McKinnon didn’t have time to reflect on his many collegiate achievements. The pros were calling, and the “Big D” as he was known, was drafted by the New York Giants and the Boston Patriots. He signed with his hometown Patriots. As a 22-year old rookie, McKinnon beat out veteran linebackers and played in 17 games over the 1963-1964 seasons before being hobbled by injuries. He fractured his hip during training camp but continued to play. “He’ll be a great one,” predicted Patriots Coach Mike Holovak. But it wasn’t to be. Leg injuries cut short what many expected to be a Hall of Fame career.
Back then, NFL players didn’t get lucrative contracts. To supplement his football pay, Don played winters for the Patriots basketball team, which toured New England on a 25 game schedule. McKinnon at the same time completed a National Guard active duty tour, all while living with his parents in Arlington, Mass.
After leaving the Patriots, Don acquired a stockbroker’s license. He started his new career with Wainwright & Co in Boston. He wed Nancy Hailer, a Lesley College graduate and budding professional model. They soon found themselves in Manhattan, where Don took an executive position with Becker Paribas heading its trading, convertible and over-the-counter desks. He then moved to Moseley Hallgarten & Estabrook where he served as vice president and sat on the board of directors. From there, he rose to Executive Director of Nomura Securities International’s equities division in New York. He headed American stock trading for the Japanese giant, traveling often to Tokyo before retiring in the mid-1990s.
In retirement, McKinnon dabbled in films, playing minor roles in acclaimed Hollywood director Wes Anderson’s movies, “The Royal Tenenbaums” and “The Life Aquatic.” He appeared with stars such as Bill Murray, Gwyneth Paltrow, Anjelica Huston, Owen and Luke Wilson. The famous Wilson brothers’ father, Bobby Wilson, was Don’s longtime friend from Dartmouth.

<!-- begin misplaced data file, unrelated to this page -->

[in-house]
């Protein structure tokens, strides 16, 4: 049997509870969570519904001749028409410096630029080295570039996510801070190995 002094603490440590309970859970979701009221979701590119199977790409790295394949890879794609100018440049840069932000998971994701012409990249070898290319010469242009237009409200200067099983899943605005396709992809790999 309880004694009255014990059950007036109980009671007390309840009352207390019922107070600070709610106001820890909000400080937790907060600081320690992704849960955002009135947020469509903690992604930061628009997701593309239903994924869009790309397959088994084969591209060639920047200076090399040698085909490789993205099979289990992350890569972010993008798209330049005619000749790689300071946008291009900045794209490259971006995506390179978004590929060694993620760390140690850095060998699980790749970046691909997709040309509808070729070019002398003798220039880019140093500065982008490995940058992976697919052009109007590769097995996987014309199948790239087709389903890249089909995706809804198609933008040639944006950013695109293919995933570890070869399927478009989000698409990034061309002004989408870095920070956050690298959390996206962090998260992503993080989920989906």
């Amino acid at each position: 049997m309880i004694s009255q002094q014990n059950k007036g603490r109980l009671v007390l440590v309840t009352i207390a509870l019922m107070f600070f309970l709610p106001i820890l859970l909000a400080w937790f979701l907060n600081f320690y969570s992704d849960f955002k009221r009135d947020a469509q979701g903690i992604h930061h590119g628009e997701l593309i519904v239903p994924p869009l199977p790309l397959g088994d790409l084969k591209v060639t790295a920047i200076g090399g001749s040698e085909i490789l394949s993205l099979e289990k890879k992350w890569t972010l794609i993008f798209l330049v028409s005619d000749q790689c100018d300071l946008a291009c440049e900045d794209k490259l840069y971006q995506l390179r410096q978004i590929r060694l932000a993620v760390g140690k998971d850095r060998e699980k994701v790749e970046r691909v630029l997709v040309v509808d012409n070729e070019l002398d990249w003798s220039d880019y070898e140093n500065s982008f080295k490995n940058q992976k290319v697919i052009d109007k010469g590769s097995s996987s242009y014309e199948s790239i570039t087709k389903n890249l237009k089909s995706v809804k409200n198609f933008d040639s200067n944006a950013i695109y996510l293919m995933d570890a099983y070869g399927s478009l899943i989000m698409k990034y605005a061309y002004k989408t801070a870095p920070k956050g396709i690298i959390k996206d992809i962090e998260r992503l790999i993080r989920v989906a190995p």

For the past 20 years, he has wintered in Woodside, Calif., with his good friends, John and Jaye Krumme, and summered on Block Island where he is known by everyone as “Uncle Donnie.” For many summers he drove a cab, charming his fares with his life stories. He was well known for his love of reading, his movie role in the island-based movie “Island Bound,” his breakfast roundtables with his friends at Bethany’s Diner and his ever-present unlit cigar (called “the dangerous stick” by his niece’s son). As one close friend, Dick Berkowitz said, “He was a charismatic leader, hugely successful in everything he undertook, blessed with a wonderful sense of humor even in the darkest days of his last illness.”
McKinnon’s marriage ended in divorce but not before he and his late wife had two fine sons, Donald, Jr., of Nashville, Tenn. and Andrew of New York City, who both survive him. He is survived by two sisters, Nancy Kelley of Yarmouth, Mass., and Gail Heinz of Block Island, R.I. He was predeceased by his youngest sister, Marie Sheehan, and his brother, Paul McKinnon, Jr. He also leaves behind his brothers-in-law, Denny Heinz of Block Island and Michael Sheehan of Arlington, Mass., as well as many beloved nieces and nephews.
With special thanks to The Block Island Medical Center, The Scallop Shell, Home & Hospice Care of RI, Amy Doran and Joel McKee. A memorial service is scheduled for Saturday, May 30, 2015 at 12:30 p.m. at the Block Island Cemetery. For more information go to www.galloglyfuneralhome.com. For those wishing, please make donations in Donald’s memory to the Island Free Library, PO Box 1830, Block Island, RI 02807.